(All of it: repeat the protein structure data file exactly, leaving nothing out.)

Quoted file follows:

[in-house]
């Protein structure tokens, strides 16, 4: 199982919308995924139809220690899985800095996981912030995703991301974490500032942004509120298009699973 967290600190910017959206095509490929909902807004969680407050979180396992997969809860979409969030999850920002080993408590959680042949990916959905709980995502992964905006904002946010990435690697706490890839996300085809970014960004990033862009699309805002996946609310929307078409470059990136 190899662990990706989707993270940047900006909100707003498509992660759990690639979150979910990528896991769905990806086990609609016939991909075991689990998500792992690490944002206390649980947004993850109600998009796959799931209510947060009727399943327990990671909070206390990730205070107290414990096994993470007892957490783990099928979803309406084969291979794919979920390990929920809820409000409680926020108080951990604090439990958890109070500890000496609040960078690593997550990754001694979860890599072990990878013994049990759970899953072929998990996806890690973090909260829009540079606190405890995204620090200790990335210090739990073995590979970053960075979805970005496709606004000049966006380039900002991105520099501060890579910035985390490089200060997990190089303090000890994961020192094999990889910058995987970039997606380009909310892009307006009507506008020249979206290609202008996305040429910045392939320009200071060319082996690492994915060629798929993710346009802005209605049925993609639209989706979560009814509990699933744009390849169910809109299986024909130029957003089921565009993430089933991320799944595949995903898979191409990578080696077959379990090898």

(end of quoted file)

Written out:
[in-house]
């Protein structure tokens, strides 16, 4: 199982919308995924139809220690899985800095996981912030995703991301974490500032942004509120298009699973 967290600190910017959206095509490929909902807004969680407050979180396992997969809860979409969030999850920002080993408590959680042949990916959905709980995502992964905006904002946010990435690697706490890839996300085809970014960004990033862009699309805002996946609310929307078409470059990136 190899662990990706989707993270940047900006909100707003498509992660759990690639979150979910990528896991769905990806086990609609016939991909075991689990998500792992690490944002206390649980947004993850109600998009796959799931209510947060009727399943327990990671909070206390990730205070107290414990096994993470007892957490783990099928979803309406084969291979794919979920390990929920809820409000409680926020108080951990604090439990958890109070500890000496609040960078690593997550990754001694979860890599072990990878013994049990759970899953072929998990996806890690973090909260829009540079606190405890995204620090200790990335210090739990073995590979970053960075979805970005496709606004000049966006380039900002991105520099501060890579910035985390490089200060997990190089303090000890994961020192094999990889910058995987970039997606380009909310892009307006009507506008020249979206290609202008996305040429910045392939320009200071060319082996690492994915060629798929993710346009802005209605049925993609639209989706979560009814509990699933744009390849169910809109299986024909130029957003089921565009993430089933991320799944595949995903898979191409990578080696077959379990090898």